21L.001 Foundations of Western Culture I: Homer to Dante, Spring 2000
Author(s)Kibel, Alvin C.
Foundations of Western Culture I: Homer to Dante
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Studies a broad range of texts essential to understanding the two great sources of Western conceptions of the world and humanity's place within it: the ancient world of Greece and Rome and the Judeo-Christian world that challenged and absorbed it. Readings vary but usually include works by Homer, Sophocles, Aristotle, Plato, Virgil, St. Augustine, and Dante. From the course home page: Course Description This subject introduces the student to some of the literary, philosophical and religious texts which became major sources of assumption about the nature of the universe and mankind's place within it and which continue to underlie the characteristically Western sense of things to this day. In particular, the subject will study closely texts from two broad ranges of texts, those of ancient Greece and some major texts of the Judeo-Christian tradition, which rivals the tradition of the ancient world and in many ways contests with it. In our discussions we will also examine the claims made in behalf of our texts that they are classics and we will explore some of the historical, literary, intellectual, and ethical significance that the question "what is a classic?" has had at different moments in the history of Western civilization.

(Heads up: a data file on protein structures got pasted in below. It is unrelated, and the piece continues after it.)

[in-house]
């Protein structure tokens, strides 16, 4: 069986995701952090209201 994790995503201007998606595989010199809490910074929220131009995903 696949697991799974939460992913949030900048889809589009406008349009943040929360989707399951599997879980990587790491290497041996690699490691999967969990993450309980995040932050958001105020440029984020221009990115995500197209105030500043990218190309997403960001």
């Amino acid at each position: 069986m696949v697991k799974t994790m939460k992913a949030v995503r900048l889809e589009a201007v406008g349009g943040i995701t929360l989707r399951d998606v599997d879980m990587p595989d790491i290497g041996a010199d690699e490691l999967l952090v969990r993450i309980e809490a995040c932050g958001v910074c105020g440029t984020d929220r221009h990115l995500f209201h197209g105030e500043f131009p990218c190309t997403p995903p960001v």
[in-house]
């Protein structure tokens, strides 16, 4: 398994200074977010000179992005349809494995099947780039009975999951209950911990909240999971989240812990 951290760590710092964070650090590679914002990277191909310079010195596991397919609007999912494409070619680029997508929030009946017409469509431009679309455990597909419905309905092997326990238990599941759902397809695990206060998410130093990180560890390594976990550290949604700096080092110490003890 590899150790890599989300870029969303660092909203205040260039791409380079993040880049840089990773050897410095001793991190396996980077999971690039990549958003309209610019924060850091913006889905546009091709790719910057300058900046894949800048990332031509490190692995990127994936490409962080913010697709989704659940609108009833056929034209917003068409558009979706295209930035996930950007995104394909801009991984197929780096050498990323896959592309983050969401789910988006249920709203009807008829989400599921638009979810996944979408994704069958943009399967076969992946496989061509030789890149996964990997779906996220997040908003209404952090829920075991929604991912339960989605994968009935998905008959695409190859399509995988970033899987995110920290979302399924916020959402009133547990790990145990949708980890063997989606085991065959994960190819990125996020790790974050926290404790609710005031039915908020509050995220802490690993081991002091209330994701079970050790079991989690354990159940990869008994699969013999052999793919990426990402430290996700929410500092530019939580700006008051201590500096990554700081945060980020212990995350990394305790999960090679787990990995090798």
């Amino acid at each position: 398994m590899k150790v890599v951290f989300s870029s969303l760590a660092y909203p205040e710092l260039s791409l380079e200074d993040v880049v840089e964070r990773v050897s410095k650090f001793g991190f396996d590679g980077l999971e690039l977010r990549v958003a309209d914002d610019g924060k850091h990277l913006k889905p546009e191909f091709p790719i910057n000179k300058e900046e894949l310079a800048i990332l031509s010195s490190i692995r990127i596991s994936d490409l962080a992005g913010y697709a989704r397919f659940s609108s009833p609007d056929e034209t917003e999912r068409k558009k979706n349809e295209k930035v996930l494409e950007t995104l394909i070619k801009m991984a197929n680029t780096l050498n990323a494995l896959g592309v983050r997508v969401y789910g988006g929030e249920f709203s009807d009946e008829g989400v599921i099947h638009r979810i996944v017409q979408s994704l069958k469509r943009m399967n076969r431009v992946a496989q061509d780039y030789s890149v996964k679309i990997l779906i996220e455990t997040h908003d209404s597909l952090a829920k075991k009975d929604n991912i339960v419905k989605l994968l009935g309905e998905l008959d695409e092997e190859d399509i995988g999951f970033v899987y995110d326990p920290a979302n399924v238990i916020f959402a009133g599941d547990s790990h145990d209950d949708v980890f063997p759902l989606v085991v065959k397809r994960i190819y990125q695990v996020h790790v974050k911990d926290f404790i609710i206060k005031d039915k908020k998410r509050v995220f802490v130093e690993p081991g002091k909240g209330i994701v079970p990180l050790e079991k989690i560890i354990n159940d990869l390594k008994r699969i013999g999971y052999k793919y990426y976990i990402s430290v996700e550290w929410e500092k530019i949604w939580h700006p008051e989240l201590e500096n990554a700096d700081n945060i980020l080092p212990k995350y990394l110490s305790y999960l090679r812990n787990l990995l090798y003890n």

culture, literature, judeo-christian, philosophy, religion, greece, history, Homer, Aeschylus, Sophocles, Euripides, Thucydides, Plato, Aristotle, Saint Augustine, Dante, bible, classics, western civilization, Rome